Queen’s Coronation choristers reunite after 70 years
70 years after they sang together at the Coronation of Queen Elizabeth II in 1953, a group of former boy choristers were reunited on Monday 17 July, coming together to mark the anniversary of their royal performance.
The event marked the culmination of a year-long exercise to collect the memories and anecdotes of those who sang at the coronation. These have been gathered by oral historians at the University of Hertfordshire’s Heritage Hub, preserving these unique memories in sound recordings and in the pages of a new book.
In total, 182 boy choristers were present at the Coronation of the Queen. While many were already members of choirs such as Westminster Abbey or St George’s Chapel, Windsor, more than thirty others were selected especially for the occasion from across the UK, including an elite group chosen via the Royal School of Church Music.
33 of the choristers have now recounted their memories of the experience to the University of Hertfordshire’s oral history team, led by Andrew Green, Senior Visiting Research Fellow. Their recollections, alongside mementos of the experience including letters of invitation, entry passes and photos, feature in Choristers of the Coronation, a new book which will shortly be available on request.
Many of the interviewees recall the mixture of solemnity and excitement of the occasion, but also the unexpected moments from behind the scenes – for example, the pillow fights that took place the night before the Coronation in the chapel of St James Palace and the food packs the choristers were given to take to their seats in Westminster Abbey.
While for some the Coronation marked the pinnacle of their musical career, others went on to become professional musicians, including Christopher Herrick, renowned concert organist, and Francis Saunders, long-time cellist with the London Symphony Orchestra.
On the afternoon of Monday 17 July, a group of the former choristers – most now in their 80s – reconvened in the historic Jerusalem Chamber at Westminster Abbey for a welcome and address from the Dean of Westminster, the Very Reverend Dr David Hoyle MBE. This was followed by a tour of the Abbey, taking in the setting from which the 400-strong choir sang in 1953.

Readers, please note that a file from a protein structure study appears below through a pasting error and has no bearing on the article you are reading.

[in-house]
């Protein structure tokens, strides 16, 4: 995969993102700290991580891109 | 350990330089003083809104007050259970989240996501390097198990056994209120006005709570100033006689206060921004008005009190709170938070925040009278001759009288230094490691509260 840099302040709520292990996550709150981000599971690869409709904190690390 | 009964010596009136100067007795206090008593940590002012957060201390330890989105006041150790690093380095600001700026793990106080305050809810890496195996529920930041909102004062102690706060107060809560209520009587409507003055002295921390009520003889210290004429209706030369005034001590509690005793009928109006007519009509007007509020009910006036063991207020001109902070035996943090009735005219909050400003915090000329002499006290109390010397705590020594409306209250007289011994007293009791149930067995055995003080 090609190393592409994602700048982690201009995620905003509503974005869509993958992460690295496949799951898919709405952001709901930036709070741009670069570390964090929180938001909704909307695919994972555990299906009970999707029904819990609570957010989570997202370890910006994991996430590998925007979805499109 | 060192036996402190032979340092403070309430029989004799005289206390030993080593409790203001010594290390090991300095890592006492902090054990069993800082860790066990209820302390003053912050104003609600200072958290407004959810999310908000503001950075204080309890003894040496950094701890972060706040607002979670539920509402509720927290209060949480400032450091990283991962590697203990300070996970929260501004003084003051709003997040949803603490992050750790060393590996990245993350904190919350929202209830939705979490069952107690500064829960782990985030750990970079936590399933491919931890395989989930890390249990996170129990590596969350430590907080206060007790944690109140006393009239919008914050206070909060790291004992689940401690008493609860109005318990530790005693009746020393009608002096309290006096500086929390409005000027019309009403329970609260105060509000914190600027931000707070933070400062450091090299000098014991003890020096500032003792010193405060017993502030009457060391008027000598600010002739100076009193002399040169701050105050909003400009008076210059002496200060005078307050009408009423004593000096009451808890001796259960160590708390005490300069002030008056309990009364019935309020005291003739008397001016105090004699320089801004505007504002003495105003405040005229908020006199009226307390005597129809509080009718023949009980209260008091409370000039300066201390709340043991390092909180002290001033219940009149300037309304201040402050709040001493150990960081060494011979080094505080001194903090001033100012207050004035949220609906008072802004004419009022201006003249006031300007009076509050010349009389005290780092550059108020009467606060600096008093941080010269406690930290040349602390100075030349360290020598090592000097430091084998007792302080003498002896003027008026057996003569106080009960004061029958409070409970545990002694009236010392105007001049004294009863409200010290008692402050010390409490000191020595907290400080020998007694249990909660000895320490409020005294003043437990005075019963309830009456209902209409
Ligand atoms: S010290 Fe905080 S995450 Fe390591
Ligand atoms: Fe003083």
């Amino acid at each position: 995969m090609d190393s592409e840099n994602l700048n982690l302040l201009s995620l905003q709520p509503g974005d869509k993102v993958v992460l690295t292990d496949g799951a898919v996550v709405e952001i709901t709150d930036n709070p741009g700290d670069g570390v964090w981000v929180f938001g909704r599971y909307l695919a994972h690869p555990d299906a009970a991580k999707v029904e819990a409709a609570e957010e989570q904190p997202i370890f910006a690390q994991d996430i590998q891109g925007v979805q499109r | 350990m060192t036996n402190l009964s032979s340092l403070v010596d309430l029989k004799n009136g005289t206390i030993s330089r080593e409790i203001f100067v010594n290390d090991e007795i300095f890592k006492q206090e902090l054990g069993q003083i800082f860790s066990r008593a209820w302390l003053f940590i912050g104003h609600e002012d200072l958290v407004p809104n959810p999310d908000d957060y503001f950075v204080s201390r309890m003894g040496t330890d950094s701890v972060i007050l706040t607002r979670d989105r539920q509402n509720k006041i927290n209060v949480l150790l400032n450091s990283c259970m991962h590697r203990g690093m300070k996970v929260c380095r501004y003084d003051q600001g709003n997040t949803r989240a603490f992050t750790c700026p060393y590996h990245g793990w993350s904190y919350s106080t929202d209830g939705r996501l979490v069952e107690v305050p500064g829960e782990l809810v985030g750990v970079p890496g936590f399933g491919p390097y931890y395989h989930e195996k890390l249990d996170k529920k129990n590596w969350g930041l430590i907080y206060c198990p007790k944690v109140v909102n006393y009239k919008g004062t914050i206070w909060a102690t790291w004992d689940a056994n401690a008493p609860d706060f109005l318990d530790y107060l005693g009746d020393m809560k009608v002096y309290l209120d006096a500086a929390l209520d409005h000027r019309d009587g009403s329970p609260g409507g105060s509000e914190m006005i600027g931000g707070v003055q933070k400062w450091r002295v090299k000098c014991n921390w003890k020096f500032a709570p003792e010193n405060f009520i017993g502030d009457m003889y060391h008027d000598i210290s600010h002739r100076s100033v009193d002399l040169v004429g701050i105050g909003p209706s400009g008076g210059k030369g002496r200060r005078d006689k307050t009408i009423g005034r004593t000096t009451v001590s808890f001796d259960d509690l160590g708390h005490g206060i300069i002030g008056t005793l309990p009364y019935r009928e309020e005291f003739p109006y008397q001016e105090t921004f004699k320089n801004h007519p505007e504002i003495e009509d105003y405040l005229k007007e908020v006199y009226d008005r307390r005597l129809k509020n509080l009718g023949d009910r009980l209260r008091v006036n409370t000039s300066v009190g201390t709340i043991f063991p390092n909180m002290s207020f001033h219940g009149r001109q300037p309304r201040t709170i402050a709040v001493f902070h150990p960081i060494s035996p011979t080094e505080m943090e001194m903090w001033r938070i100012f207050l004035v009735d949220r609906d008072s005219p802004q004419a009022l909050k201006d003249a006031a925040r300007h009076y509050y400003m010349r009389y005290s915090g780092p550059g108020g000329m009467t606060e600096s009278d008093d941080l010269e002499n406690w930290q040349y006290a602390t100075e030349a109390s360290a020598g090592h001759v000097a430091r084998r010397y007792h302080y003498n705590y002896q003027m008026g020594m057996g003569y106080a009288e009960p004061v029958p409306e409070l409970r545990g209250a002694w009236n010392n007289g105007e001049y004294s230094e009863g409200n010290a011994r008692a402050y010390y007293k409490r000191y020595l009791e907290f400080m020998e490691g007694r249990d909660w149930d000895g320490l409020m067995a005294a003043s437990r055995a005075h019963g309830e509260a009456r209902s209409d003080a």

This was followed by a reception in The Crypt at St John Smith’s Square hosted by the University of Hertfordshire’s Oral History Team and Heritage Hub. No fewer than 25 of the 33 choristers who were interviewed for the project attended the event, from as far afield as Devon, Yorkshire, Dorset and Norfolk. Guests were treated to audio clips from the Choristers of the Coronation interview collection, and a moving live performance of music from the 1953 service.
Andrew Green, Senior Visiting Research Fellow at the University of Hertfordshire, said:
“The recent Coronation of our King has reminded us all once again of the huge significance of such an occasion. It also highlighted the extent to which our world has changed since the coronation of Queen Elizabeth II, something made clear in the Choristers of the Coronation interviews. It has been a privilege to hear these individuals’ memories of the whole 1953 experience and of their lives since. This is the kind of project that demonstrates why oral history is so valuable, preserving for posterity the stories of the people behind historical events in their own words”.
“We are thrilled that so many of the participants will be joining us in Westminster next month, on what will be both a memorable and emotional occasion”.
Coronation chorister Graham Neal, who in 1953 was singing in the choir of All Saints, Eastleigh, in Hampshire, says:
“The idea behind Choristers of the Coronation is brilliant. I was thrilled to be involved because it means that my grandchildren will be able to read the full story of what happened back in 1953. Being interviewed brought back many memories and was so uplifting… you realise your part in a great event hasn’t been forgotten”.
The Choristers of the Coronation project was led by Andrew Green and supported by Professor Katrina Navickas and Dr Leanne Calvert from the History group. The oral interviews and transcripts, together with a gallery of images of historical photographs and memorabilia, will shortly be available on the University of Hertfordshire Heritage Hub website.
Photo credit: Adam Jones-Lloyd
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